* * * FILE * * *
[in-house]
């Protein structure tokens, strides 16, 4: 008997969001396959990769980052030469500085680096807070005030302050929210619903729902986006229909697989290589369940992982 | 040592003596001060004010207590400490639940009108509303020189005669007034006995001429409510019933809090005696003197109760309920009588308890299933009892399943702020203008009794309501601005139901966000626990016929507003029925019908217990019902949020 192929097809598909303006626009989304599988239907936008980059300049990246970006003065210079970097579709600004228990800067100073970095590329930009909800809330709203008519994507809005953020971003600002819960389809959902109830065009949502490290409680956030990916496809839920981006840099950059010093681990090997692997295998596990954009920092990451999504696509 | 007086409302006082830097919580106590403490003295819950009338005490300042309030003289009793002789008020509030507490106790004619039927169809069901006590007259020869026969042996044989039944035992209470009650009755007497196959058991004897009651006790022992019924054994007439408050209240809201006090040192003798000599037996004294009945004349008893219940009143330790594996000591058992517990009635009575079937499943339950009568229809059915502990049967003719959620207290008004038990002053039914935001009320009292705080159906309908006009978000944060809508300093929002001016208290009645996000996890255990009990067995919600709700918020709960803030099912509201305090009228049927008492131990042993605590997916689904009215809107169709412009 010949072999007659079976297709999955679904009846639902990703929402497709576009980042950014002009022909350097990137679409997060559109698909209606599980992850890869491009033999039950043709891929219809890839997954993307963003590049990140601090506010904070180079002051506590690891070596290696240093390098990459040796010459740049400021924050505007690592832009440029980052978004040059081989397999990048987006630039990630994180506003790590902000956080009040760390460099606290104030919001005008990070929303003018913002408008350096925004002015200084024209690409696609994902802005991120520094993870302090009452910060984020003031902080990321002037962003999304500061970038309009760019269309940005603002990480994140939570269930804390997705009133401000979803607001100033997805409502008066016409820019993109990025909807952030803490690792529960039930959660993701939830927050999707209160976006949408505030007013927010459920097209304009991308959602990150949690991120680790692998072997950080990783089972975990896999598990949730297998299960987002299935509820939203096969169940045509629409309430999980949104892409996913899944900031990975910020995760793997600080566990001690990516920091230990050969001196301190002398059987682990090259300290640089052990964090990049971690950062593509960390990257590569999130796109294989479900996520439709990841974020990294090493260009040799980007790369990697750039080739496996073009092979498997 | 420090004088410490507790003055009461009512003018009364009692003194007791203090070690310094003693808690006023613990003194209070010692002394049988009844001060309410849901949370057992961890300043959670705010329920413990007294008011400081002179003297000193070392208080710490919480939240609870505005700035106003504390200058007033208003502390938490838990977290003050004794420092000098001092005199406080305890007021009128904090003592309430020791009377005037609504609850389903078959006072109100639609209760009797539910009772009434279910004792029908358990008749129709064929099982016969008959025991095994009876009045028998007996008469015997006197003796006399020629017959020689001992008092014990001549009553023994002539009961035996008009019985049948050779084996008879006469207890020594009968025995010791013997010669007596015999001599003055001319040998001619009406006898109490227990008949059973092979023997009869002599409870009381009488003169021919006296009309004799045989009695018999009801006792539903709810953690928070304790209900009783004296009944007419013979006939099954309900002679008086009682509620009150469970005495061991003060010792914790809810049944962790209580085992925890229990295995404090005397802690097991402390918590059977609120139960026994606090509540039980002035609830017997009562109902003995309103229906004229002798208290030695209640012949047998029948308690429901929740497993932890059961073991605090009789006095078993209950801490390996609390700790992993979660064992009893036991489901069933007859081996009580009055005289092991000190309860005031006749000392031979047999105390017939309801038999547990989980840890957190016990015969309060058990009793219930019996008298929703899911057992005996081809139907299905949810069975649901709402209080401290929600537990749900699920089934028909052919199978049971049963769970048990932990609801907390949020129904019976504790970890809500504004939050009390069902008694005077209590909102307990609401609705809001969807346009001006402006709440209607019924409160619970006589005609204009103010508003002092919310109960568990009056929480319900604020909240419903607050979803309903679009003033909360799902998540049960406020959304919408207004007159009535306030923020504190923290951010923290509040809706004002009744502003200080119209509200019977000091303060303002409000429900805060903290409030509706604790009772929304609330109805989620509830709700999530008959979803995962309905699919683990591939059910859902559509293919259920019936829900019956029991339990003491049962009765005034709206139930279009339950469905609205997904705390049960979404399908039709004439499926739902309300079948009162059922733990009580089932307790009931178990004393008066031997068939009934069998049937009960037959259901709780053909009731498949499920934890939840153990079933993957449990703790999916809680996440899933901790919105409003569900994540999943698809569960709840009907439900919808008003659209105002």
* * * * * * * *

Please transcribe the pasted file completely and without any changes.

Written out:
[in-house]
């Protein structure tokens, strides 16, 4: 008997969001396959990769980052030469500085680096807070005030302050929210619903729902986006229909697989290589369940992982 | 040592003596001060004010207590400490639940009108509303020189005669007034006995001429409510019933809090005696003197109760309920009588308890299933009892399943702020203008009794309501601005139901966000626990016929507003029925019908217990019902949020 192929097809598909303006626009989304599988239907936008980059300049990246970006003065210079970097579709600004228990800067100073970095590329930009909800809330709203008519994507809005953020971003600002819960389809959902109830065009949502490290409680956030990916496809839920981006840099950059010093681990090997692997295998596990954009920092990451999504696509 | 007086409302006082830097919580106590403490003295819950009338005490300042309030003289009793002789008020509030507490106790004619039927169809069901006590007259020869026969042996044989039944035992209470009650009755007497196959058991004897009651006790022992019924054994007439408050209240809201006090040192003798000599037996004294009945004349008893219940009143330790594996000591058992517990009635009575079937499943339950009568229809059915502990049967003719959620207290008004038990002053039914935001009320009292705080159906309908006009978000944060809508300093929002001016208290009645996000996890255990009990067995919600709700918020709960803030099912509201305090009228049927008492131990042993605590997916689904009215809107169709412009 010949072999007659079976297709999955679904009846639902990703929402497709576009980042950014002009022909350097990137679409997060559109698909209606599980992850890869491009033999039950043709891929219809890839997954993307963003590049990140601090506010904070180079002051506590690891070596290696240093390098990459040796010459740049400021924050505007690592832009440029980052978004040059081989397999990048987006630039990630994180506003790590902000956080009040760390460099606290104030919001005008990070929303003018913002408008350096925004002015200084024209690409696609994902802005991120520094993870302090009452910060984020003031902080990321002037962003999304500061970038309009760019269309940005603002990480994140939570269930804390997705009133401000979803607001100033997805409502008066016409820019993109990025909807952030803490690792529960039930959660993701939830927050999707209160976006949408505030007013927010459920097209304009991308959602990150949690991120680790692998072997950080990783089972975990896999598990949730297998299960987002299935509820939203096969169940045509629409309430999980949104892409996913899944900031990975910020995760793997600080566990001690990516920091230990050969001196301190002398059987682990090259300290640089052990964090990049971690950062593509960390990257590569999130796109294989479900996520439709990841974020990294090493260009040799980007790369990697750039080739496996073009092979498997 | 420090004088410490507790003055009461009512003018009364009692003194007791203090070690310094003693808690006023613990003194209070010692002394049988009844001060309410849901949370057992961890300043959670705010329920413990007294008011400081002179003297000193070392208080710490919480939240609870505005700035106003504390200058007033208003502390938490838990977290003050004794420092000098001092005199406080305890007021009128904090003592309430020791009377005037609504609850389903078959006072109100639609209760009797539910009772009434279910004792029908358990008749129709064929099982016969008959025991095994009876009045028998007996008469015997006197003796006399020629017959020689001992008092014990001549009553023994002539009961035996008009019985049948050779084996008879006469207890020594009968025995010791013997010669007596015999001599003055001319040998001619009406006898109490227990008949059973092979023997009869002599409870009381009488003169021919006296009309004799045989009695018999009801006792539903709810953690928070304790209900009783004296009944007419013979006939099954309900002679008086009682509620009150469970005495061991003060010792914790809810049944962790209580085992925890229990295995404090005397802690097991402390918590059977609120139960026994606090509540039980002035609830017997009562109902003995309103229906004229002798208290030695209640012949047998029948308690429901929740497993932890059961073991605090009789006095078993209950801490390996609390700790992993979660064992009893036991489901069933007859081996009580009055005289092991000190309860005031006749000392031979047999105390017939309801038999547990989980840890957190016990015969309060058990009793219930019996008298929703899911057992005996081809139907299905949810069975649901709402209080401290929600537990749900699920089934028909052919199978049971049963769970048990932990609801907390949020129904019976504790970890809500504004939050009390069902008694005077209590909102307990609401609705809001969807346009001006402006709440209607019924409160619970006589005609204009103010508003002092919310109960568990009056929480319900604020909240419903607050979803309903679009003033909360799902998540049960406020959304919408207004007159009535306030923020504190923290951010923290509040809706004002009744502003200080119209509200019977000091303060303002409000429900805060903290409030509706604790009772929304609330109805989620509830709700999530008959979803995962309905699919683990591939059910859902559509293919259920019936829900019956029991339990003491049962009765005034709206139930279009339950469905609205997904705390049960979404399908039709004439499926739902309300079948009162059922733990009580089932307790009931178990004393008066031997068939009934069998049937009960037959259901709780053909009731498949499920934890939840153990079933993957449990703790999916809680996440899933901790919105409003569900994540999943698809569960709840009907439900919808008003659209105002």